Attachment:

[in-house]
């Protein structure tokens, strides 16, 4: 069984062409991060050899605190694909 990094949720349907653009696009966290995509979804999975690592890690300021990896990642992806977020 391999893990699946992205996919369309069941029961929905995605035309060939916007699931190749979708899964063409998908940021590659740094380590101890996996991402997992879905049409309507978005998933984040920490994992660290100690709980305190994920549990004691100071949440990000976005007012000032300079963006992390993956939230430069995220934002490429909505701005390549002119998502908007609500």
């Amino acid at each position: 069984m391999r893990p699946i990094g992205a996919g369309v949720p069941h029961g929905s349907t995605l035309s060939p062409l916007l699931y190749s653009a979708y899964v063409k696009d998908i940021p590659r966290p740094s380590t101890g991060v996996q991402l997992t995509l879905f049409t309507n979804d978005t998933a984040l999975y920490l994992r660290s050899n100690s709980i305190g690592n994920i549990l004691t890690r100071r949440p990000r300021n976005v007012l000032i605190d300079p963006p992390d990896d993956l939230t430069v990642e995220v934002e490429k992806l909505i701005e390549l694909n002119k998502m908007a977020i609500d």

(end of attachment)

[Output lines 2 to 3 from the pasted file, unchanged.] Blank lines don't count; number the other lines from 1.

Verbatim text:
């Protein structure tokens, strides 16, 4: 069984062409991060050899605190694909 990094949720349907653009696009966290995509979804999975690592890690300021990896990642992806977020 391999893990699946992205996919369309069941029961929905995605035309060939916007699931190749979708899964063409998908940021590659740094380590101890996996991402997992879905049409309507978005998933984040920490994992660290100690709980305190994920549990004691100071949440990000976005007012000032300079963006992390993956939230430069995220934002490429909505701005390549002119998502908007609500």
């Amino acid at each position: 069984m391999r893990p699946i990094g992205a996919g369309v949720p069941h029961g929905s349907t995605l035309s060939p062409l916007l699931y190749s653009a979708y899964v063409k696009d998908i940021p590659r966290p740094s380590t101890g991060v996996q991402l997992t995509l879905f049409t309507n979804d978005t998933a984040l999975y920490l994992r660290s050899n100690s709980i305190g690592n994920i549990l004691t890690r100071r949440p990000r300021n976005v007012l000032i605190d300079p963006p992390d990896d993956l939230t430069v990642e995220v934002e490429k992806l909505i701005e390549l694909n002119k998502m908007a977020i609500d």